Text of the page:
Silver nitrate promotes ionisation , so the ethyl bromide should ionise, the alcoholic species should attack (by loan pair of oxygen) so finally an ether should be formed , but the answer given in my book is nitroethane and ethyl nitrite.

  • $\begingroup$ Do you mean ethyl nitrile ($\ce{CH3CH2CN}$) or ethyl nitrite ($\ce{CH3CH2ONO}$)? I find it hard to see how ethyl nitrile could be formed at all. $\endgroup$
    – Ben Norris
    Jan 21 '18 at 16:56
  • $\begingroup$ The book probably assumes that the 'alcohol' is not a very nucleophilic one, so the nitrate ion attacks; and as the nitrate ion is bidentate... Everything adds up, except for the alcohol not participating at all; I'd also have thought it would do something, but there you go. $\endgroup$ Jan 21 '18 at 17:39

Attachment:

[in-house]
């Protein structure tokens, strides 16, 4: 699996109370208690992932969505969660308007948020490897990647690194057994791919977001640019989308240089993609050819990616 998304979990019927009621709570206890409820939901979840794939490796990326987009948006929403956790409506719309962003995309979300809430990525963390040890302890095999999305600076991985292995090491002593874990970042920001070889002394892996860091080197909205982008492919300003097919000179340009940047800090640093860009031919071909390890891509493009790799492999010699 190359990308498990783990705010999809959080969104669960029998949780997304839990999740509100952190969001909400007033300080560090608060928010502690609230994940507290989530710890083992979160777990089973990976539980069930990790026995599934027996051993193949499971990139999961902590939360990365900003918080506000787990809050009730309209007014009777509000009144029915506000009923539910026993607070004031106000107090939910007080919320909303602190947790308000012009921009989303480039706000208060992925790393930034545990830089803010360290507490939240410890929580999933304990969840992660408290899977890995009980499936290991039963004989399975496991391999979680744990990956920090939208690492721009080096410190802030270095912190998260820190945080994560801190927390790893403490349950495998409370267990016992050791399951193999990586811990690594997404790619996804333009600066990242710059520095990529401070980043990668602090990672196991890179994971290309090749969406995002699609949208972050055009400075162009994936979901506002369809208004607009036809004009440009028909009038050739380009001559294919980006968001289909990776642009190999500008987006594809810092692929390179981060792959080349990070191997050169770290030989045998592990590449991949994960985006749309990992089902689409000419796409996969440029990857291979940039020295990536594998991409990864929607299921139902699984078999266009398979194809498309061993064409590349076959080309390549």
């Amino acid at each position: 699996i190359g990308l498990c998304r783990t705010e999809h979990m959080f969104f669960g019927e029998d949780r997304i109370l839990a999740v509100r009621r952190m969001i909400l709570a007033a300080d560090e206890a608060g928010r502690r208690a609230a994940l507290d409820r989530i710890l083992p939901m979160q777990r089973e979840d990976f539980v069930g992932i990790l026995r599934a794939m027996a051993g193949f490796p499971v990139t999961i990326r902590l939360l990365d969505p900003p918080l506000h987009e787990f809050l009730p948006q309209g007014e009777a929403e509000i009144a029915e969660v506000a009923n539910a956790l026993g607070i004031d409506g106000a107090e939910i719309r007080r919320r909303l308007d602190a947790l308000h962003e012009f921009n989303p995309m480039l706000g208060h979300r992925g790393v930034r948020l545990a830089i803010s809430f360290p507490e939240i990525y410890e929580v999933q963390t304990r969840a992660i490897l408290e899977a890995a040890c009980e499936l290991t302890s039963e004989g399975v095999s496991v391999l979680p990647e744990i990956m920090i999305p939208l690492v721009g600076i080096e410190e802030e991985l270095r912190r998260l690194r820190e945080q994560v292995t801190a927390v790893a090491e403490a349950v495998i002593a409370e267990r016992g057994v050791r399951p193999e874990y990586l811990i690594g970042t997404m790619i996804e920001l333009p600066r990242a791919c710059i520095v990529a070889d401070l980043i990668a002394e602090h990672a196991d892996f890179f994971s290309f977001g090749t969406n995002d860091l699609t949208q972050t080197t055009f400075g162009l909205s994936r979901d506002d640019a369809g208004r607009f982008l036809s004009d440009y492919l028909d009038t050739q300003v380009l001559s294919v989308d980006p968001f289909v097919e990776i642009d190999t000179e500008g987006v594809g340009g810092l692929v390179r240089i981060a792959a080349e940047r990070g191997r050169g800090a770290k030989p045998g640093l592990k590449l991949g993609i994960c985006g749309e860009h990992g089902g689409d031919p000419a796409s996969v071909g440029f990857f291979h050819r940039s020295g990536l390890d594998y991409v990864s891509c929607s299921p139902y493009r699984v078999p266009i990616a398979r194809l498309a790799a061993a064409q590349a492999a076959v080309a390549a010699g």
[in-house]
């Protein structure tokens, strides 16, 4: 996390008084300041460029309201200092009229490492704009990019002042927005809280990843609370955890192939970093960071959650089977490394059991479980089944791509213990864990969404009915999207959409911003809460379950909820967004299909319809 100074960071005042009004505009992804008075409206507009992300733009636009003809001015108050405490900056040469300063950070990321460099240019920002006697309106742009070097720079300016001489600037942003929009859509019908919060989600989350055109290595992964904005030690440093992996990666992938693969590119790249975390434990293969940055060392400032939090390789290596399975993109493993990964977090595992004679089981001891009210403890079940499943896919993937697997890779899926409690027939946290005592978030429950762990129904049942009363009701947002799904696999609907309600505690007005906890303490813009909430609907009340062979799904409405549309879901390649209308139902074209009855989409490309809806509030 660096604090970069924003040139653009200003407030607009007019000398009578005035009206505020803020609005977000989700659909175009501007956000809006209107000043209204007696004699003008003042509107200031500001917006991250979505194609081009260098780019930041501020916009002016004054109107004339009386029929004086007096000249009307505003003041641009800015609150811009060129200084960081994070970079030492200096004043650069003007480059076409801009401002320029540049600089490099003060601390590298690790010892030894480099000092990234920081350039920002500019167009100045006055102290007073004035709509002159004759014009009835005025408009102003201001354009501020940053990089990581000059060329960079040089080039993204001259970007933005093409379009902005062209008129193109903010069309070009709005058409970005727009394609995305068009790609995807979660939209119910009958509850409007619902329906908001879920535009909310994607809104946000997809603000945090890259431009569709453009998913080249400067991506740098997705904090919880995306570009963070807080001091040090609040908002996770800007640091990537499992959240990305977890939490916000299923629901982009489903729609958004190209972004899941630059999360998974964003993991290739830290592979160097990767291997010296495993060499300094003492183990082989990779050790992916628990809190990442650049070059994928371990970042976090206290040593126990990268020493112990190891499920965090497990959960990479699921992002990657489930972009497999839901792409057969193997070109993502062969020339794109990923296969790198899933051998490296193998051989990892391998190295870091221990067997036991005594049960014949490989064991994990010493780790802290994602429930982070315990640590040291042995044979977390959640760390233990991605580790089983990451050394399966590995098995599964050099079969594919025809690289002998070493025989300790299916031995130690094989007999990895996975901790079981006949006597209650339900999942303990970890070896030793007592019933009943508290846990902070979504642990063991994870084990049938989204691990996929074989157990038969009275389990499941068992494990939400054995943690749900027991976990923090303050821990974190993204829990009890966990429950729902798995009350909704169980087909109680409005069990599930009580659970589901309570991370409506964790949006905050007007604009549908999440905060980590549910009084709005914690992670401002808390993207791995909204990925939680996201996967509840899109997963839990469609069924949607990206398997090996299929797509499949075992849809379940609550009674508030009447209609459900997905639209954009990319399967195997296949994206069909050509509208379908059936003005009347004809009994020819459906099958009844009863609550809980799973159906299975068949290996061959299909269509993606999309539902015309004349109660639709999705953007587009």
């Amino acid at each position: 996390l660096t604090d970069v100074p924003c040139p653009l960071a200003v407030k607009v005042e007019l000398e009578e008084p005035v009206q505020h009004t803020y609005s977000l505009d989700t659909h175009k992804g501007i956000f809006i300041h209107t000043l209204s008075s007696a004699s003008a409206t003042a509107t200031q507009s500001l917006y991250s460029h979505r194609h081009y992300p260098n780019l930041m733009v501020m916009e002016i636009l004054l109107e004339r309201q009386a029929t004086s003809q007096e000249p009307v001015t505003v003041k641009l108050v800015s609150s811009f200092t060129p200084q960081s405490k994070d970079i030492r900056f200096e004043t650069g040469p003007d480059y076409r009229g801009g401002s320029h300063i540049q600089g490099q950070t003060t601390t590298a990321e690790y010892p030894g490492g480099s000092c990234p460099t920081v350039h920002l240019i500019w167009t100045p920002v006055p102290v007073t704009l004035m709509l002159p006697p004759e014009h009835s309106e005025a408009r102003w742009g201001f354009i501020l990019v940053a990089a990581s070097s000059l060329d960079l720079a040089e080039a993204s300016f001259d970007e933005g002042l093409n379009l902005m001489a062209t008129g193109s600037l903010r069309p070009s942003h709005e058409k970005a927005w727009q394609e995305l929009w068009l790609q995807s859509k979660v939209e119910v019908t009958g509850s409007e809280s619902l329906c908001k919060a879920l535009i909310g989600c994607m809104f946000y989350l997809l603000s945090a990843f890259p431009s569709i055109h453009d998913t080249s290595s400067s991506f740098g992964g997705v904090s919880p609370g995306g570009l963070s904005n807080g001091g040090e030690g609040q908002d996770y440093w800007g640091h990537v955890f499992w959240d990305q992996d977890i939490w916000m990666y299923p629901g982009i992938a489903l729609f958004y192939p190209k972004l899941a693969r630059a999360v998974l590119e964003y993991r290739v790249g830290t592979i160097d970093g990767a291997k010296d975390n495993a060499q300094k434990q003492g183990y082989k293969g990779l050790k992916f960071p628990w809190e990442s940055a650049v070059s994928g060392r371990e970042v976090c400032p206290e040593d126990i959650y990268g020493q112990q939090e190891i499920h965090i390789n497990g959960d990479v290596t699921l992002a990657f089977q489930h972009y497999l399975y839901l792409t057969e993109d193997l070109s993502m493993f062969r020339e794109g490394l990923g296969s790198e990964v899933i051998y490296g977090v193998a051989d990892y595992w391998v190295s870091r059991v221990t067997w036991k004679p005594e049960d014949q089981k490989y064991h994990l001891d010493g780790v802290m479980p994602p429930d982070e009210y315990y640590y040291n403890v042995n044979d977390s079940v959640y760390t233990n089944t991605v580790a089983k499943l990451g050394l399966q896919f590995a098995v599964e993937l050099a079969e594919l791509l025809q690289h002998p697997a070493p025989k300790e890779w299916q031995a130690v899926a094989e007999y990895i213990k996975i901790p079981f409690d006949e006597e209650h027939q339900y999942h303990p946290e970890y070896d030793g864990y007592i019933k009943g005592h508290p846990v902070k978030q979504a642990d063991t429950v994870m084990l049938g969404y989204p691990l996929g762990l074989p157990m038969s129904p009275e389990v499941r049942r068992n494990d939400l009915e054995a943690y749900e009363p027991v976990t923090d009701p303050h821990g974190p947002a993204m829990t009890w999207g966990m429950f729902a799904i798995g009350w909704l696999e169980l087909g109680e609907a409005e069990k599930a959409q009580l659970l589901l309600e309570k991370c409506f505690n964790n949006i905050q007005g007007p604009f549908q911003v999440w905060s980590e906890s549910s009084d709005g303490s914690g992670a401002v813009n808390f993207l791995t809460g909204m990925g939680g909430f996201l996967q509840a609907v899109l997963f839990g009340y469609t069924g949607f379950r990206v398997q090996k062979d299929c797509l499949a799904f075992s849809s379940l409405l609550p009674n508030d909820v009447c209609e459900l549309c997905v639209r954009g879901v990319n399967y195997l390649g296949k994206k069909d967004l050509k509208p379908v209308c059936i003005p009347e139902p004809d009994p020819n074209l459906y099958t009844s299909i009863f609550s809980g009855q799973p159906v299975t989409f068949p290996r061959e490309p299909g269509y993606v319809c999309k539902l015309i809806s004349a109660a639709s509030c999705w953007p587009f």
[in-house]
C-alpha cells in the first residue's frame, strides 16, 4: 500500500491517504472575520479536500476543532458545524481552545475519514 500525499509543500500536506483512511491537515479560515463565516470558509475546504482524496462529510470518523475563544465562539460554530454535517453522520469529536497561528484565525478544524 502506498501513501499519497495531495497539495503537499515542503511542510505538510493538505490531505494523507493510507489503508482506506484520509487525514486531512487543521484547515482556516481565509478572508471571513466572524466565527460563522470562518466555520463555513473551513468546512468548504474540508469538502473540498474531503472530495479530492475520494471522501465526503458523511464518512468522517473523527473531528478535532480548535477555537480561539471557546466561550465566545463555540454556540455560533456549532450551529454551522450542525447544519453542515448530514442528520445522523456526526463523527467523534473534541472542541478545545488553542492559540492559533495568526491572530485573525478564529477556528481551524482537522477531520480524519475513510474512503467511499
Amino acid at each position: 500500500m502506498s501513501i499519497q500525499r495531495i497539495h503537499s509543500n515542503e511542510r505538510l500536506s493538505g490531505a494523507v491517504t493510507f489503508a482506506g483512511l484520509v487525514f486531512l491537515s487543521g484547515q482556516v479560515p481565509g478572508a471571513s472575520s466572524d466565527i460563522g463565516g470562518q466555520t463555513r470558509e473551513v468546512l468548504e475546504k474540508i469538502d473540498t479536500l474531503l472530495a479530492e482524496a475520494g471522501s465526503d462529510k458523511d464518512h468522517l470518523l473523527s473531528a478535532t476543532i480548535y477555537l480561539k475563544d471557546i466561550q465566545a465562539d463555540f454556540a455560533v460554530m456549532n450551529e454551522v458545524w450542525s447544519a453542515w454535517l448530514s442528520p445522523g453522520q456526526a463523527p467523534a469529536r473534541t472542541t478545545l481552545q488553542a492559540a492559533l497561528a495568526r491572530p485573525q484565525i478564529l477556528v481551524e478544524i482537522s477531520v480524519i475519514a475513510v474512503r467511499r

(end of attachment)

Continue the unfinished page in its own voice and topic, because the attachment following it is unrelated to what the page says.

• $\begingroup$ @user6376297 how nitrate can add to form nitroethane, this is my confusion, I can see formation of nitroethane when nitrite is used, but when nitrate is used , how nitroethane form ? $\endgroup$
    – user49956
    Jan 21 '18 at 17:42
  • $\begingroup$ related chemistry.stackexchange.com/questions/88515/… $\endgroup$
    – Mithoron
    Jan 21 '18 at 17:44
  • $\begingroup$ @Mithoron, the dupe question is alkyl halide + silver "nitrite" but this question specifically asks about silver "nitrate". $\endgroup$ Jan 22 '18 at 5:18